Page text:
Photo: Christianne Taylor Weddings
Deciding on a guest list is a huge deal! It all comes down to your wedding budget, who's paying for what, and what style of event you want to have. That's why so many brides and grooms ponder over major guest-related etiquette questions. We found answers to some of the most important ones you might have right before you send out your invitations.
Should I allow all of my single friends to bring a plus-one?
You aren't obligated to do so at all. However, if you decide you want to, find out beforehand whom they intend to bring and ask for their name and address; you should send a separate invitation to that person. Don't write "And Guest" on the inner and outer envelope of your friend's invitation. If the couple lives together, you may send one invitation to them both, just as you would to a married couple (list their names alphabetically on the envelope).
Do I need to send an invitation to people like the officiant or my parents, who know they're invited?
Definitely! Your parents, the clergymember (or officiant) and his or her spouse, your fiancé's immediate family, and the members of your wedding party should all receive invitations, even though they've been invited informally. Mail an invitation to yourself, too, which lets you know which day your guests receive the invitation in the mail.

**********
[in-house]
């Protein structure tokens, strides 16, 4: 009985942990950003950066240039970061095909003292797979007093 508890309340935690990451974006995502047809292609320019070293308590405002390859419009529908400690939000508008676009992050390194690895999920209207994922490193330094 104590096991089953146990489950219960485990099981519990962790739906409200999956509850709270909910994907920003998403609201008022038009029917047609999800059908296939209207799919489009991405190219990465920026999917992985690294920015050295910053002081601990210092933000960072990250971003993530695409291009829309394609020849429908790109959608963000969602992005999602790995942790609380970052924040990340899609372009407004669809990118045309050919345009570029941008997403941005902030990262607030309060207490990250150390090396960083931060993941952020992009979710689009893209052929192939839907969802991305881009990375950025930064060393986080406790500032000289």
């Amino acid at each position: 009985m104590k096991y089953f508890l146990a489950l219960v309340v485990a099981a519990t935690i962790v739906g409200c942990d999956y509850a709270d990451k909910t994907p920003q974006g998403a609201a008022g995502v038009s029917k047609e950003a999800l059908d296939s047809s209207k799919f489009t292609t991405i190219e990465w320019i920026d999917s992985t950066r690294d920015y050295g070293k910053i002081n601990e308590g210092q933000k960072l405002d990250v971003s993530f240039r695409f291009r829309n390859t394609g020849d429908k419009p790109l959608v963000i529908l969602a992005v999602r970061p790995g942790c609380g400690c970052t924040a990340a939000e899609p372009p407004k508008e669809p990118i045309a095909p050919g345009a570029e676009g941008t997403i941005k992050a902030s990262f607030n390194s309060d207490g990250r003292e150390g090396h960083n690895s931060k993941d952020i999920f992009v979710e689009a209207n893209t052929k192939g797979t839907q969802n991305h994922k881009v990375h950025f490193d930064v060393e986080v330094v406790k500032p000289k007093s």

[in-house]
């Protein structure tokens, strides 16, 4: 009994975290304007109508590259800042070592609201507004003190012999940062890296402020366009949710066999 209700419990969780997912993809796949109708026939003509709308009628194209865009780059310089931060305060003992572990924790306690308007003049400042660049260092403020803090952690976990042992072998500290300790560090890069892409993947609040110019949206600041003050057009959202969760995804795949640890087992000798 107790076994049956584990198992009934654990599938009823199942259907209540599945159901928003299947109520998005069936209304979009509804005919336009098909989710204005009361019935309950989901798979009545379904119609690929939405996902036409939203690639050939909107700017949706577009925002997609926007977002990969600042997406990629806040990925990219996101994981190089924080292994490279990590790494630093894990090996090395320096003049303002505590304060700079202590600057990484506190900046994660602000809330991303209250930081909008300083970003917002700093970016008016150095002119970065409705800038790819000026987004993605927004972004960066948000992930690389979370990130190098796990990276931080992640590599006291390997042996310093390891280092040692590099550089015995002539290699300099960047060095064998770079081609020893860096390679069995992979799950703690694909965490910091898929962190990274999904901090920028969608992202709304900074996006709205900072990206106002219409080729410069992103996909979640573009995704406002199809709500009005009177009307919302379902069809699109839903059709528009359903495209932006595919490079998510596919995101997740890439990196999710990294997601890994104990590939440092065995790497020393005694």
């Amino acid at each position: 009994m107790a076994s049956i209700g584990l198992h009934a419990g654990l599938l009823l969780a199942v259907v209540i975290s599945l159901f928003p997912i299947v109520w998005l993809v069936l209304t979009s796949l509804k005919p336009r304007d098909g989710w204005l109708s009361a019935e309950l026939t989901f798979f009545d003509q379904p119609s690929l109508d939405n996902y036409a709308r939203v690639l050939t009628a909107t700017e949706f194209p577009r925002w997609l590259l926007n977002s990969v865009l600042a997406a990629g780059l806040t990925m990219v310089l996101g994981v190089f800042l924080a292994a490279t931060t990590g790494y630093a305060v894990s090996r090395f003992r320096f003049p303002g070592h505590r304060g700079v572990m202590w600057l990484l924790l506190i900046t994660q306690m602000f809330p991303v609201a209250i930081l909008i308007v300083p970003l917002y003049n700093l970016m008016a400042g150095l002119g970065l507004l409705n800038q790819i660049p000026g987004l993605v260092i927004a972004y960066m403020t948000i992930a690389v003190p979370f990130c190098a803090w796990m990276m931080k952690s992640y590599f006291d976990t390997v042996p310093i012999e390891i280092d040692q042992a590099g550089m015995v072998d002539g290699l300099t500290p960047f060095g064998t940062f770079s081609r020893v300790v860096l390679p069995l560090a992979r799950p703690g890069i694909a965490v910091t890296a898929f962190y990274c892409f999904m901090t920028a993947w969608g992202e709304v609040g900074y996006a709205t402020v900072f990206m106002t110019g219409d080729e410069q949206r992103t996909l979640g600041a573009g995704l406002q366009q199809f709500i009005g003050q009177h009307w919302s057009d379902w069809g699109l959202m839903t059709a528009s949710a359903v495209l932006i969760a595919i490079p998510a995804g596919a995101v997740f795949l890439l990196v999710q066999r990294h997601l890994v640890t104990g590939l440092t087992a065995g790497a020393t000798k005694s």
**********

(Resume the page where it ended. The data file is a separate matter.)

How can I divvy up the guest list?
If parents are paying for the wedding, they traditionally have dibs on a little more that half the wedding invitation-slots. It's also common for the guest list to be divided in thirds — one for the bride's parents, one for the groom's, and one for you and your guy. All relatives — even your favorite aunt — go on your parents' list. If you and your soon-to-be-husband are paying for the wedding, the two of you get most of the invites. The groom's family sometimes chips in so that they can invite people who might not otherwise fit on the list. You and your groom are the ones to decide whether or not to invite children or Sally Smith and "Guest," meaning Sally and her date. When in doubt, don't leave anybody out. If you are asking yourself whether to include someone, send the invitation. A common regret later on is that someone was excluded. As for stepparents, ex's and any other guest who might feel uncomfortable in another's presence, arrange seating so that they can keep their distance, and, if asked, say you are doing so. It is up to your invitees to decide whether or not they will attend.